BAGGY CLOTHES are back in fashion. Men's fashion, at least. And fashion, men are always saying, doesn't mean much if you're a man.
So while baggy clothes are back in fashion, you don't really have to wear them unless you want to look conspicuous, or like somebody in the entertainment business.
This kind of men's fashion, which is the kind that changes every year like women's fashion, seems to originate in Italy nowadays. I don't get to Italy nearly enough anymore, so can't tell you whether the men there really go around lost in billowing acres of cloth, as the New York Times Magazine, for instance, would have us believe.
I hope not. All my life I have envied Italian men what I always took to be an elegance of figure and carriage rarely found in the more lumbering men of the North. Italian men seemed aware of this natural asset and, when they dressed expensively, dressed to exploit it. That is, in clothes cut to show off a graceful figure.
Can they have turned fat, sprawling and blowzy during my absence? If not, what explains these vastnesses of fabric turned into suits, jackets, slacks, overcoats? Is it cynical to suspect that these haberdashery excesses are designed not for Italian males but for the great cumbersome Northern hulks that make up so much of America's manhood?
Let me say, before proceeding, that I do not regard it as bigoted stereotyping to suggest that the Italian male form is aesthetically superior to others. Stereotyping that flatters the stereotyped party is widely accepted.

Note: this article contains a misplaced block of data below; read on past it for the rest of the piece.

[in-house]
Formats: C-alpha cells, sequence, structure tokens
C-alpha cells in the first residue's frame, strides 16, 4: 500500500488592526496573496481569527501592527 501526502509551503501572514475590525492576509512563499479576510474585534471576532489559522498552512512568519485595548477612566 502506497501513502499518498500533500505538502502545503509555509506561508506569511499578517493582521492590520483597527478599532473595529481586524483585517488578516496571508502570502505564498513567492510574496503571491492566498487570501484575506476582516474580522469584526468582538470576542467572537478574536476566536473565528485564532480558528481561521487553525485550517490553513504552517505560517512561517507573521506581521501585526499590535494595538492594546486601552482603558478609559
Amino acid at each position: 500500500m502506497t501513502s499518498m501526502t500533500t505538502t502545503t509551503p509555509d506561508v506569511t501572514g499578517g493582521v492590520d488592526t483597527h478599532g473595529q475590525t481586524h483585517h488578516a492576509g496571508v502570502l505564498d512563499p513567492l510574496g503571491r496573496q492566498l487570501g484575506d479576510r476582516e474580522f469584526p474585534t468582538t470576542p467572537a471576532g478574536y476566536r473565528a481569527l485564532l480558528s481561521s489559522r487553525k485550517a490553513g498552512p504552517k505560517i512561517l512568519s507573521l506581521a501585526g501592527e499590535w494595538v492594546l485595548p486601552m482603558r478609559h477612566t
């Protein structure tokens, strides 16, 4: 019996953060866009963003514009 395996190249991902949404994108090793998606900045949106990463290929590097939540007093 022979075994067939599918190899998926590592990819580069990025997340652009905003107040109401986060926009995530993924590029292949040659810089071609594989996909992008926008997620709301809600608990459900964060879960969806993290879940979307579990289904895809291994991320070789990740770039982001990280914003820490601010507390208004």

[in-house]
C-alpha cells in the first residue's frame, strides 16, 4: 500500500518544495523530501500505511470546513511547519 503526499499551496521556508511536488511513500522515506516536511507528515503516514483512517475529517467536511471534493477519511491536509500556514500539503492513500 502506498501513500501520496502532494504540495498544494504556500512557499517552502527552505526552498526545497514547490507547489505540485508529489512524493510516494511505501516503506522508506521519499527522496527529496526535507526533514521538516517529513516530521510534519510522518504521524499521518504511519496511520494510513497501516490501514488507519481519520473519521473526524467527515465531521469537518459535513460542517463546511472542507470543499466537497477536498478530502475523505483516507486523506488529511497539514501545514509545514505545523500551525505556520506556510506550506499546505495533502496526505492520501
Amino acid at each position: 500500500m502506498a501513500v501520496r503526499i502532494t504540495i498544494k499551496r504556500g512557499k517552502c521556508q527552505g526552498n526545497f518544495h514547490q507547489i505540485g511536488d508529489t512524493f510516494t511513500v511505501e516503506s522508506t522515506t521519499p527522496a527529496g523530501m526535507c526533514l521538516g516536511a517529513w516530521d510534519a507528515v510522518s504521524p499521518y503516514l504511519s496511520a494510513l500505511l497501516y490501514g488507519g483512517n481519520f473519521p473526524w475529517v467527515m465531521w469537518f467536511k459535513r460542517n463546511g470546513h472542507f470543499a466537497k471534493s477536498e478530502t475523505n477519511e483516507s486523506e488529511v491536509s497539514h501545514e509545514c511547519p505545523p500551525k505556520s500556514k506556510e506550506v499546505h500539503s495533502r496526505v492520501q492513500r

Saying that Germans have a genius for efficiency, for example, is socially respectable everywhere, as is the assertion that the Irish have a gift for using words beautifully. Here are stereotypes of the most obvious sort, yet society approves them because they flatter.
In short, stereotyping people is bad only when it fails to flatter. So no nasty letters, thank you, about my flattering comment on the Italian male figure. (For those of you bored by this digression, I apologize but point out that one must watch his or her every step through the language these days.)
But back to our male clothes horses: Whiskers are also in style. No, I don't mean beards, mustaches, sideburns, ponytails or any of those other beauty accessories of modern male hairdressing. I mean beard stubble. Five o'clock shadow. The old hobo three-day chin growth.
If the men's fashion photographers can be believed, chic gents will let their whiskers grow for three or four days, then burrow into a $1,900 jacket with shoulders big enough to contain two Schwarzeneggers or four 1941 zoot suiters, and stand around looking sour while women swoon and clean-shaven gents in their chintzy old tweeds and blazers eat their hearts out.
For maximum impact, wear your shirt buttoned at the collar but without a necktie. This no-necktie trend is puzzling. Could it be that the necktie industry didn't make its annual baksheesh delivery to directors of men's fashion?
Of course a man with buttoned-up shirt and no necktie tends to look like a bum, especially if he hasn't shaved for several days. People who remember hobos in the 1930's dropping off trains to canvass door-to-door for food say they usually wore a suit and a shirt, usually buttoned at the neck, but no necktie, and a lot of whiskers.
Maybe the philosophers of men's fashion are nostalgic for hobo days. If so, they ought to put their guys in hats. Snap-brim fedora is the correct look. Even the hobos wore hats in the bearded old days.
OK: the five o'clock shadow, the hobo no-necktie look, the billows of cloth -- all this speaks of cunning Italian designers trying to seduce the big, awkward, yet sentimental American male.
(You think any Italian man pays $1,900 for a sports jacket? $450 for a sweater? $2,500 for an off-the-peg suit? Well, maybe Italian fashion designers can afford it.)
To cap it all off, put on a sullen look, the grim pan as it's known in men's fashion circles. This is the inexpensive part of the get-up. Tell yourself you're not going to get to Italy next year either. The look follows automatically.